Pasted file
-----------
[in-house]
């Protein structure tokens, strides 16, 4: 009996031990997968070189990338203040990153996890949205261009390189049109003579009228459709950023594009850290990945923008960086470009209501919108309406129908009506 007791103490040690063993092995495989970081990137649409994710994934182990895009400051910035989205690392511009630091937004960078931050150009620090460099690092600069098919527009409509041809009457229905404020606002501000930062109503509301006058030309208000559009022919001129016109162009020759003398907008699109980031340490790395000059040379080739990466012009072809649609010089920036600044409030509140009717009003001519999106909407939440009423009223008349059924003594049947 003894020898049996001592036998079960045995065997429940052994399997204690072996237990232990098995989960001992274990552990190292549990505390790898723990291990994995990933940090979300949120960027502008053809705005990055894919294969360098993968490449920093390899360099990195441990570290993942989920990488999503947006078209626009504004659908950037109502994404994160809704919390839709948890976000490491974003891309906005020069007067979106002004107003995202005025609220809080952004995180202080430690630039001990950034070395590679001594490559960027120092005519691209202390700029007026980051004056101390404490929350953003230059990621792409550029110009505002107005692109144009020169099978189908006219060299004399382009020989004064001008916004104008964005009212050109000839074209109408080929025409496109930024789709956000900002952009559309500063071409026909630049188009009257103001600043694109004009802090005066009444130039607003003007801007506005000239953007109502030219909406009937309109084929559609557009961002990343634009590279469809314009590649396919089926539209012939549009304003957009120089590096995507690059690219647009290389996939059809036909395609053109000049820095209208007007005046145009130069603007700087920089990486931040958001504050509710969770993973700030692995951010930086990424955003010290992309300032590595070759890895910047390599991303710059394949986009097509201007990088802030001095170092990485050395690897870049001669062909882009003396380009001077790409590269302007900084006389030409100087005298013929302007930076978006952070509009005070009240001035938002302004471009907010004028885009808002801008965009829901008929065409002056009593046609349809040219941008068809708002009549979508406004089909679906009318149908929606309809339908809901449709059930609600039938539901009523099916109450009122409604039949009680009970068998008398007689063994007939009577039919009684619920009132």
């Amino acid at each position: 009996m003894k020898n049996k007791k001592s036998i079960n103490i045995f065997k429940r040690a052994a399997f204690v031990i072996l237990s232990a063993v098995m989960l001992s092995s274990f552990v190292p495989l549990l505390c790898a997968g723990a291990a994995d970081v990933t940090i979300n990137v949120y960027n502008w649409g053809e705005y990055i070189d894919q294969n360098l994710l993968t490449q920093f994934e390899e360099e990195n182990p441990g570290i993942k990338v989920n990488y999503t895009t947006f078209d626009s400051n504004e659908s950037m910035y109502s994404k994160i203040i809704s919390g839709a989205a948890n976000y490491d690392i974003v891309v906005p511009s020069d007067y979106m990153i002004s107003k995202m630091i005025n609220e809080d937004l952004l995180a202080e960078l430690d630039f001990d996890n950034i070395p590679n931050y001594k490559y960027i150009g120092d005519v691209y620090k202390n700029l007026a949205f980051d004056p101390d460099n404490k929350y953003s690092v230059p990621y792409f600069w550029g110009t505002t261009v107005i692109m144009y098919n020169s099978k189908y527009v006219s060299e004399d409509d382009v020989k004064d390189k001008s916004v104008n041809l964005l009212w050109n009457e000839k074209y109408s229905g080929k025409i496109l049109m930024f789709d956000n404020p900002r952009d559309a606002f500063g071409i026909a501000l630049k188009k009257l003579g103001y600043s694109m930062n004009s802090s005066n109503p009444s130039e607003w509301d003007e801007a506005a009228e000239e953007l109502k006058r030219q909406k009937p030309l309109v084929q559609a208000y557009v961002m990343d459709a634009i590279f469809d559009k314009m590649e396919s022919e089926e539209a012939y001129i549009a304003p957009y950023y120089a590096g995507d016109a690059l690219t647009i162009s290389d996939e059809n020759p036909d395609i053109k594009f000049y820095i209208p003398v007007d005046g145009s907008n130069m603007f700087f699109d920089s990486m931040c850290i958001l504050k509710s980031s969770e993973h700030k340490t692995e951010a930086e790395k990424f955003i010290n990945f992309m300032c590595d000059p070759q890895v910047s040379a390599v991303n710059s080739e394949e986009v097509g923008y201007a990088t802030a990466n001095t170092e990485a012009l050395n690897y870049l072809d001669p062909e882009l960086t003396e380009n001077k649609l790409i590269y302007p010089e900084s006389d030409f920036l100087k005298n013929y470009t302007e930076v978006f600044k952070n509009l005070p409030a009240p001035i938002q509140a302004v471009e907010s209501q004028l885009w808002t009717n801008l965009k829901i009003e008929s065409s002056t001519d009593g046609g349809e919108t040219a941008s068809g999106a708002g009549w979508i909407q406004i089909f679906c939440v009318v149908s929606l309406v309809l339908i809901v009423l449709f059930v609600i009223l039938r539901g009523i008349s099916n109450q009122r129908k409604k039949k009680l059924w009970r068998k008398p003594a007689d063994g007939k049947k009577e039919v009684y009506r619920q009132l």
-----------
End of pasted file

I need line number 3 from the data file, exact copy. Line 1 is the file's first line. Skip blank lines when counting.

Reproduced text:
């Amino acid at each position: 009996m003894k020898n049996k007791k001592s036998i079960n103490i045995f065997k429940r040690a052994a399997f204690v031990i072996l237990s232990a063993v098995m989960l001992s092995s274990f552990v190292p495989l549990l505390c790898a997968g723990a291990a994995d970081v990933t940090i979300n990137v949120y960027n502008w649409g053809e705005y990055i070189d894919q294969n360098l994710l993968t490449q920093f994934e390899e360099e990195n182990p441990g570290i993942k990338v989920n990488y999503t895009t947006f078209d626009s400051n504004e659908s950037m910035y109502s994404k994160i203040i809704s919390g839709a989205a948890n976000y490491d690392i974003v891309v906005p511009s020069d007067y979106m990153i002004s107003k995202m630091i005025n609220e809080d937004l952004l995180a202080e960078l430690d630039f001990d996890n950034i070395p590679n931050y001594k490559y960027i150009g120092d005519v691209y620090k202390n700029l007026a949205f980051d004056p101390d460099n404490k929350y953003s690092v230059p990621y792409f600069w550029g110009t505002t261009v107005i692109m144009y098919n020169s099978k189908y527009v006219s060299e004399d409509d382009v020989k004064d390189k001008s916004v104008n041809l964005l009212w050109n009457e000839k074209y109408s229905g080929k025409i496109l049109m930024f789709d956000n404020p900002r952009d559309a606002f500063g071409i026909a501000l630049k188009k009257l003579g103001y600043s694109m930062n004009s802090s005066n109503p009444s130039e607003w509301d003007e801007a506005a009228e000239e953007l109502k006058r030219q909406k009937p030309l309109v084929q559609a208000y557009v961002m990343d459709a634009i590279f469809d559009k314009m590649e396919s022919e089926e539209a012939y001129i549009a304003p957009y950023y120089a590096g995507d016109a690059l690219t647009i162009s290389d996939e059809n020759p036909d395609i053109k594009f000049y820095i209208p003398v007007d005046g145009s907008n130069m603007f700087f699109d920089s990486m931040c850290i958001l504050k509710s980031s969770e993973h700030k340490t692995e951010a930086e790395k990424f955003i010290n990945f992309m300032c590595d000059p070759q890895v910047s040379a390599v991303n710059s080739e394949e986009v097509g923008y201007a990088t802030a990466n001095t170092e990485a012009l050395n690897y870049l072809d001669p062909e882009l960086t003396e380009n001077k649609l790409i590269y302007p010089e900084s006389d030409f920036l100087k005298n013929y470009t302007e930076v978006f600044k952070n509009l005070p409030a009240p001035i938002q509140a302004v471009e907010s209501q004028l885009w808002t009717n801008l965009k829901i009003e008929s065409s002056t001519d009593g046609g349809e919108t040219a941008s068809g999106a708002g009549w979508i909407q406004i089909f679906c939440v009318v149908s929606l309406v309809l339908i809901v009423l449709f059930v609600i009223l039938r539901g009523i008349s099916n109450q009122r129908k409604k039949k009680l059924w009970r068998k008398p003594a007689d063994g007939k049947k009577e039919v009684y009506r619920q009132l």